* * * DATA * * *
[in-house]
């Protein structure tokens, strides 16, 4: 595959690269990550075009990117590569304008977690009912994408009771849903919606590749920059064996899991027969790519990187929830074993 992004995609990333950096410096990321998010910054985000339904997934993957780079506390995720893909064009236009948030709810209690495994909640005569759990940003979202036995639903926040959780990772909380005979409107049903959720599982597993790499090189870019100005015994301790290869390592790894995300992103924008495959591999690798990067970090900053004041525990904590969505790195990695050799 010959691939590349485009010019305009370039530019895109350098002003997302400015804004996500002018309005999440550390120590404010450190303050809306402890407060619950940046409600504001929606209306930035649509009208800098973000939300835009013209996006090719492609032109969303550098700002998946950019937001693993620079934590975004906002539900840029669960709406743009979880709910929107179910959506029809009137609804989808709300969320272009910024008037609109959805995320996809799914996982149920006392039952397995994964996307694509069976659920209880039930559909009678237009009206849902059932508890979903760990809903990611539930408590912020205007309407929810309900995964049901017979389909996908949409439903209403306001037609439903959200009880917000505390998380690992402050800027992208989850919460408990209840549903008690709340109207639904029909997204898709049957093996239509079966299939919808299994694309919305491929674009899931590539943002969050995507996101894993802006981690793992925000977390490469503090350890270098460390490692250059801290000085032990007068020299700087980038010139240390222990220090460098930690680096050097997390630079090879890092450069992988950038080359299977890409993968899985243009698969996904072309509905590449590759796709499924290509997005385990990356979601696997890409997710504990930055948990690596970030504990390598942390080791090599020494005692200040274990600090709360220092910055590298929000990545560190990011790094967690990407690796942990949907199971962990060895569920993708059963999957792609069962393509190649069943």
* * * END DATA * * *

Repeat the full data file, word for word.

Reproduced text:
[in-house]
């Protein structure tokens, strides 16, 4: 595959690269990550075009990117590569304008977690009912994408009771849903919606590749920059064996899991027969790519990187929830074993 992004995609990333950096410096990321998010910054985000339904997934993957780079506390995720893909064009236009948030709810209690495994909640005569759990940003979202036995639903926040959780990772909380005979409107049903959720599982597993790499090189870019100005015994301790290869390592790894995300992103924008495959591999690798990067970090900053004041525990904590969505790195990695050799 010959691939590349485009010019305009370039530019895109350098002003997302400015804004996500002018309005999440550390120590404010450190303050809306402890407060619950940046409600504001929606209306930035649509009208800098973000939300835009013209996006090719492609032109969303550098700002998946950019937001693993620079934590975004906002539900840029669960709406743009979880709910929107179910959506029809009137609804989808709300969320272009910024008037609109959805995320996809799914996982149920006392039952397995994964996307694509069976659920209880039930559909009678237009009206849902059932508890979903760990809903990611539930408590912020205007309407929810309900995964049901017979389909996908949409439903209403306001037609439903959200009880917000505390998380690992402050800027992208989850919460408990209840549903008690709340109207639904029909997204898709049957093996239509079966299939919808299994694309919305491929674009899931590539943002969050995507996101894993802006981690793992925000977390490469503090350890270098460390490692250059801290000085032990007068020299700087980038010139240390222990220090460098930690680096050097997390630079090879890092450069992988950038080359299977890409993968899985243009698969996904072309509905590449590759796709499924290509997005385990990356979601696997890409997710504990930055948990690596970030504990390598942390080791090599020494005692200040274990600090709360220092910055590298929000990545560190990011790094967690990407690796942990949907199971962990060895569920993708059963999957792609069962393509190649069943």